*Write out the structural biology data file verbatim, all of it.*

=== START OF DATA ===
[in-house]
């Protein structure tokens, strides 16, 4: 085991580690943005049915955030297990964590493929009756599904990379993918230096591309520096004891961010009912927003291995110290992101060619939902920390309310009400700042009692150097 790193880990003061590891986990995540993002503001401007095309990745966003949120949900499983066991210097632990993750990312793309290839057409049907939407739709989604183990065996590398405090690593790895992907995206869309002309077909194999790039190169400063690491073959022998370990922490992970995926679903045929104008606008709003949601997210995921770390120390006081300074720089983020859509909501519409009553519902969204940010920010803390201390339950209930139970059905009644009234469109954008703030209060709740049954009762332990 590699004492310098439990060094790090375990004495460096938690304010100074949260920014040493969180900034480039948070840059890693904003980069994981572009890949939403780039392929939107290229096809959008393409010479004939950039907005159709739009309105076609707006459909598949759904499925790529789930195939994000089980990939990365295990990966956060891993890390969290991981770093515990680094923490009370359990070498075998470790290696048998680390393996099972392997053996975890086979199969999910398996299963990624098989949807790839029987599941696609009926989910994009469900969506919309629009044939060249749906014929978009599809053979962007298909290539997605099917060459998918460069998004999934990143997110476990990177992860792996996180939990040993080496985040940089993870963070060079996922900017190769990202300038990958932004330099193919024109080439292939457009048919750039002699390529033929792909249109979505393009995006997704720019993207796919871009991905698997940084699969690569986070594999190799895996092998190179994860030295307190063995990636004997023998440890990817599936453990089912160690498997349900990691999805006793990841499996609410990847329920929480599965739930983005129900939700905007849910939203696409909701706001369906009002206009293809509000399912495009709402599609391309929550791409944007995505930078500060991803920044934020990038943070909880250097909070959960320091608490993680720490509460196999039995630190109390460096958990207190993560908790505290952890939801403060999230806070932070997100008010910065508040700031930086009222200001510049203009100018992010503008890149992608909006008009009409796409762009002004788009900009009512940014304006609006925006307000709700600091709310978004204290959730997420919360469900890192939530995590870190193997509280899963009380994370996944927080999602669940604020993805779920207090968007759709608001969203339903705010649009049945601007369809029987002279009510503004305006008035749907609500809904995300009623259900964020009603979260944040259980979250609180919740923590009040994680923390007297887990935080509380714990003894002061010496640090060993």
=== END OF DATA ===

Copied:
[in-house]
């Protein structure tokens, strides 16, 4: 085991580690943005049915955030297990964590493929009756599904990379993918230096591309520096004891961010009912927003291995110290992101060619939902920390309310009400700042009692150097 790193880990003061590891986990995540993002503001401007095309990745966003949120949900499983066991210097632990993750990312793309290839057409049907939407739709989604183990065996590398405090690593790895992907995206869309002309077909194999790039190169400063690491073959022998370990922490992970995926679903045929104008606008709003949601997210995921770390120390006081300074720089983020859509909501519409009553519902969204940010920010803390201390339950209930139970059905009644009234469109954008703030209060709740049954009762332990 590699004492310098439990060094790090375990004495460096938690304010100074949260920014040493969180900034480039948070840059890693904003980069994981572009890949939403780039392929939107290229096809959008393409010479004939950039907005159709739009309105076609707006459909598949759904499925790529789930195939994000089980990939990365295990990966956060891993890390969290991981770093515990680094923490009370359990070498075998470790290696048998680390393996099972392997053996975890086979199969999910398996299963990624098989949807790839029987599941696609009926989910994009469900969506919309629009044939060249749906014929978009599809053979962007298909290539997605099917060459998918460069998004999934990143997110476990990177992860792996996180939990040993080496985040940089993870963070060079996922900017190769990202300038990958932004330099193919024109080439292939457009048919750039002699390529033929792909249109979505393009995006997704720019993207796919871009991905698997940084699969690569986070594999190799895996092998190179994860030295307190063995990636004997023998440890990817599936453990089912160690498997349900990691999805006793990841499996609410990847329920929480599965739930983005129900939700905007849910939203696409909701706001369906009002206009293809509000399912495009709402599609391309929550791409944007995505930078500060991803920044934020990038943070909880250097909070959960320091608490993680720490509460196999039995630190109390460096958990207190993560908790505290952890939801403060999230806070932070997100008010910065508040700031930086009222200001510049203009100018992010503008890149992608909006008009009409796409762009002004788009900009009512940014304006609006925006307000709700600091709310978004204290959730997420919360469900890192939530995590870190193997509280899963009380994370996944927080999602669940604020993805779920207090968007759709608001969203339903705010649009049945601007369809029987002279009510503004305006008035749907609500809904995300009623259900964020009603979260944040259980979250609180919740923590009040994680923390007297887990935080509380714990003894002061010496640090060993």